Ancient Mariner: The Arctic Adventures of Samuel Hearne, the Sailor Who Inspired Coleridge's Masterpiece

Overview

Though immortalized by Samuel Coleridge's "The Rime of the Ancient Mariner," few people know that eighteenth-century British adventurer Samuel Hearne became the first European to see the Arctic Ocean while standing on America's northernmost shore. In Ancient Mariner, McGoogan demonstrates that Hearne was far more complex, accomplished, and influential than history has shown. A Royal Navy midshipman during the Seven Years' War, Hearne moved to London, and in 1766, just twenty-one, joined the Hudson's Bay Company. ...

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Overview

Though immortalized by Samuel Coleridge's "The Rime of the Ancient Mariner," few people know that eighteenth-century British adventurer Samuel Hearne became the first European to see the Arctic Ocean while standing on America's northernmost shore. In Ancient Mariner, McGoogan demonstrates that Hearne was far more complex, accomplished, and influential than history has shown. A Royal Navy midshipman during the Seven Years' War, Hearne moved to London, and in 1766, just twenty-one, joined the Hudson's Bay Company. He embarked on an overland quest for rich veins of copper supposedly located "far to the northward where the sun don't set"—and also to discover the Northwest Passage. Hearne's posthumously published journal, the first book by a European explorer on the Arctic, describes a journey of 3,500 miles marked by hardship, and mitigated only by his friendship with the legendary Dene leader Matonabbee. His epic adventure culminated in the infamous and still-controversial massacre at "Bloody Falls"—a murderous battle between two native tribes that changed him forever. In a fascinating example of literary detective work, McGoogan determines that, having returned to London to live out his final days, Hearne met Samuel Taylor Coleridge, inspiring the poet to write "The Rime of the Ancient Mariner."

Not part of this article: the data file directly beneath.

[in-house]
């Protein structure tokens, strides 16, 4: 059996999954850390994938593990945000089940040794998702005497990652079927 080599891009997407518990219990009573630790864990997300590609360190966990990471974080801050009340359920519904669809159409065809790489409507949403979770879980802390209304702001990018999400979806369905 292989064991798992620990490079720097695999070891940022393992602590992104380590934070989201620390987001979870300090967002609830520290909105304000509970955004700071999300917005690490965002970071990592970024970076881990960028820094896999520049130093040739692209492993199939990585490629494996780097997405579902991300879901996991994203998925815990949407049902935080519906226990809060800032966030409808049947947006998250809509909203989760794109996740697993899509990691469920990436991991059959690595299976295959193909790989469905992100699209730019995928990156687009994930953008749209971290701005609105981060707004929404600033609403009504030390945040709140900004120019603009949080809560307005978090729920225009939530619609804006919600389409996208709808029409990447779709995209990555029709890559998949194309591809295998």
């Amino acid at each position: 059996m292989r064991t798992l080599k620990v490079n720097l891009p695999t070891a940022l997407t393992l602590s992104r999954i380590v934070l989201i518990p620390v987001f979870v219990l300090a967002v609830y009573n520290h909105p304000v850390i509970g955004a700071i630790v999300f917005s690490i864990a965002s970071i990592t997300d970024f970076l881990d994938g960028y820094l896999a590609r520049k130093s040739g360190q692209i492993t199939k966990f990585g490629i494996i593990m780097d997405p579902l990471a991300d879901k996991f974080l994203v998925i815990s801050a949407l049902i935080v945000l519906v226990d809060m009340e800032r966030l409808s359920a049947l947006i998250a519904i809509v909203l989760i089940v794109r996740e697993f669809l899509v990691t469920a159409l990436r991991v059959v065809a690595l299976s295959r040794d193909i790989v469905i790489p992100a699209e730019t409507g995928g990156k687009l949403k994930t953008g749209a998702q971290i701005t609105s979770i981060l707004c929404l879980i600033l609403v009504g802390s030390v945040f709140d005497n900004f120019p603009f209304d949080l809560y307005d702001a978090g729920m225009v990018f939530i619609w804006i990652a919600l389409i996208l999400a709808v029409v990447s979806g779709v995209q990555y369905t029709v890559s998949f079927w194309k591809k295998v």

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Editorial Reviews

The New Yorker
Although he began his career as a sailor, Samuel Hearne is better known as the first European to make an overland excursion across northern Canada to the Arctic Ocean, an exploit that he chronicled in a posthumously published journal. McGoogan’s account of Hearne’s service in the Royal Navy and of his years working for the Hudson’s Bay Company sets out to burnish the explorer’s reputation as a humanist, anthropologist, and literary pioneer. The detailed narrative of Hearne’s trek north with a band of Dene Indians is absorbing, despite the insertion of some clumsily dramatized scenes. But McGoogan fails to make the case for his most arresting claim: that Hearne’s compulsive recounting of a massacre he once witnessed inspired the figure of the haunted sailor in Coleridge’s “The Rime of the Ancient Mariner.”
Publishers Weekly